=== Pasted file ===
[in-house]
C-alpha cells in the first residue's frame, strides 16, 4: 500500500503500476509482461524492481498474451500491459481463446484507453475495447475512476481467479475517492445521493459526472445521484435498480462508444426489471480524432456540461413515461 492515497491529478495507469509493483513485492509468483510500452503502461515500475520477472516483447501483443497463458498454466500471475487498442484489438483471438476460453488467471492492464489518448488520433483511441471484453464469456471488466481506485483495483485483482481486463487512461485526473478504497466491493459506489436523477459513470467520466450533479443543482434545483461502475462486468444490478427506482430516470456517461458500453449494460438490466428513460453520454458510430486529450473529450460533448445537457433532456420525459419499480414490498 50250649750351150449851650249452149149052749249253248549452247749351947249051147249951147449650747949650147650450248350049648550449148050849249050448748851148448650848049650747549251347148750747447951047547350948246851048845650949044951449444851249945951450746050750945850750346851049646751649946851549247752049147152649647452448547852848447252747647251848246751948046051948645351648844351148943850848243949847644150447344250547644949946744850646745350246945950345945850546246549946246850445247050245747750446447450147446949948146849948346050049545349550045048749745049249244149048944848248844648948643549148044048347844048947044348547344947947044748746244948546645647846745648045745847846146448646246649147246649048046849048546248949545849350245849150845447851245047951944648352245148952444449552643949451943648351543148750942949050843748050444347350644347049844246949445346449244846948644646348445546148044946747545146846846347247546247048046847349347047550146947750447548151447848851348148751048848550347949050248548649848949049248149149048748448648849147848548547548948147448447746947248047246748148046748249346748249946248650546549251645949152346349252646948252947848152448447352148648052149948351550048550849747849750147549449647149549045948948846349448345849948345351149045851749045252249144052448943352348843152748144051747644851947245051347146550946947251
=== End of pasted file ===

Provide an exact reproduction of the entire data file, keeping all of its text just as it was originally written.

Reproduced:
[in-house]
C-alpha cells in the first residue's frame, strides 16, 4: 500500500503500476509482461524492481498474451500491459481463446484507453475495447475512476481467479475517492445521493459526472445521484435498480462508444426489471480524432456540461413515461 492515497491529478495507469509493483513485492509468483510500452503502461515500475520477472516483447501483443497463458498454466500471475487498442484489438483471438476460453488467471492492464489518448488520433483511441471484453464469456471488466481506485483495483485483482481486463487512461485526473478504497466491493459506489436523477459513470467520466450533479443543482434545483461502475462486468444490478427506482430516470456517461458500453449494460438490466428513460453520454458510430486529450473529450460533448445537457433532456420525459419499480414490498 50250649750351150449851650249452149149052749249253248549452247749351947249051147249951147449650747949650147650450248350049648550449148050849249050448748851148448650848049650747549251347148750747447951047547350948246851048845650949044951449444851249945951450746050750945850750346851049646751649946851549247752049147152649647452448547852848447252747647251848246751948046051948645351648844351148943850848243949847644150447344250547644949946744850646745350246945950345945850546246549946246850445247050245747750446447450147446949948146849948346050049545349550045048749745049249244149048944848248844648948643549148044048347844048947044348547344947947044748746244948546645647846745648045745847846146448646246649147246649048046849048546248949545849350245849150845447851245047951944648352245148952444449552643949451943648351543148750942949050843748050444347350644347049844246949445346449244846948644646348445546148044946747545146846846347247546247048046847349347047550146947750447548151447848851348148751048848550347949050248548649848949049248149149048748448648849147848548547548948147448447746947248047246748148046748249346748249946248650546549251645949152346349252646948252947848152448447352148648052149948351550048550849747849750147549449647149549045948948846349448345849948345351149045851749045252249144052448943352348843152748144051747644851947245051347146550946947251